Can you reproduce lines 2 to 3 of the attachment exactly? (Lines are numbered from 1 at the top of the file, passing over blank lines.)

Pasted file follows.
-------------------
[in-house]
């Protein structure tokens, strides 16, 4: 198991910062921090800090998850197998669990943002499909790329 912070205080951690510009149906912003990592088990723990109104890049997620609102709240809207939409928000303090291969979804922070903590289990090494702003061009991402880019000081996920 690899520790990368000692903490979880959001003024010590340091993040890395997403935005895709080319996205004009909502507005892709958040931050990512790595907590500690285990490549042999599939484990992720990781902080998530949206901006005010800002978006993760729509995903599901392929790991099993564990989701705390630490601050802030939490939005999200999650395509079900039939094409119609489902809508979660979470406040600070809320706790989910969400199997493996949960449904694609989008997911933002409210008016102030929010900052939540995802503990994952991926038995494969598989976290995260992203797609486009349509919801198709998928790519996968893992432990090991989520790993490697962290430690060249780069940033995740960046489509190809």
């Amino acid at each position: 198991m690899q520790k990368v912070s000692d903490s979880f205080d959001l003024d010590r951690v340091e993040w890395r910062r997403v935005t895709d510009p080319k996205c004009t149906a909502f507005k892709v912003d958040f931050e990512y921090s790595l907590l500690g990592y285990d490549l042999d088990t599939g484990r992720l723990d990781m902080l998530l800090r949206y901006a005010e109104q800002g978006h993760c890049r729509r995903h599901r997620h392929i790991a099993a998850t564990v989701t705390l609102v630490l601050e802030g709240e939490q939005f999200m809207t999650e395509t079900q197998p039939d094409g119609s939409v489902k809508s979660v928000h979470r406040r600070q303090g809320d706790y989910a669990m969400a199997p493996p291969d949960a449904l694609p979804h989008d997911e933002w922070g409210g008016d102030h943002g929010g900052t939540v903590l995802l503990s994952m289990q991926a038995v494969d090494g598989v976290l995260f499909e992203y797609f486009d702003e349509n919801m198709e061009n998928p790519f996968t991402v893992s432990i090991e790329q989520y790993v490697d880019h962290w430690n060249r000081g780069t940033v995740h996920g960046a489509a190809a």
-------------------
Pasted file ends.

């Protein structure tokens, strides 16, 4: 198991910062921090800090998850197998669990943002499909790329 912070205080951690510009149906912003990592088990723990109104890049997620609102709240809207939409928000303090291969979804922070903590289990090494702003061009991402880019000081996920 690899520790990368000692903490979880959001003024010590340091993040890395997403935005895709080319996205004009909502507005892709958040931050990512790595907590500690285990490549042999599939484990992720990781902080998530949206901006005010800002978006993760729509995903599901392929790991099993564990989701705390630490601050802030939490939005999200999650395509079900039939094409119609489902809508979660979470406040600070809320706790989910969400199997493996949960449904694609989008997911933002409210008016102030929010900052939540995802503990994952991926038995494969598989976290995260992203797609486009349509919801198709998928790519996968893992432990090991989520790993490697962290430690060249780069940033995740960046489509190809």
């Amino acid at each position: 198991m690899q520790k990368v912070s000692d903490s979880f205080d959001l003024d010590r951690v340091e993040w890395r910062r997403v935005t895709d510009p080319k996205c004009t149906a909502f507005k892709v912003d958040f931050e990512y921090s790595l907590l500690g990592y285990d490549l042999d088990t599939g484990r992720l723990d990781m902080l998530l800090r949206y901006a005010e109104q800002g978006h993760c890049r729509r995903h599901r997620h392929i790991a099993a998850t564990v989701t705390l609102v630490l601050e802030g709240e939490q939005f999200m809207t999650e395509t079900q197998p039939d094409g119609s939409v489902k809508s979660v928000h979470r406040r600070q303090g809320d706790y989910a669990m969400a199997p493996p291969d949960a449904l694609p979804h989008d997911e933002w922070g409210g008016d102030h943002g929010g900052t939540v903590l995802l503990s994952m289990q991926a038995v494969d090494g598989v976290l995260f499909e992203y797609f486009d702003e349509n919801m198709e061009n998928p790519f996968t991402v893992s432990i090991e790329q989520y790993v490697d880019h962290w430690n060249r000081g780069t940033v995740h996920g960046a489509a190809a």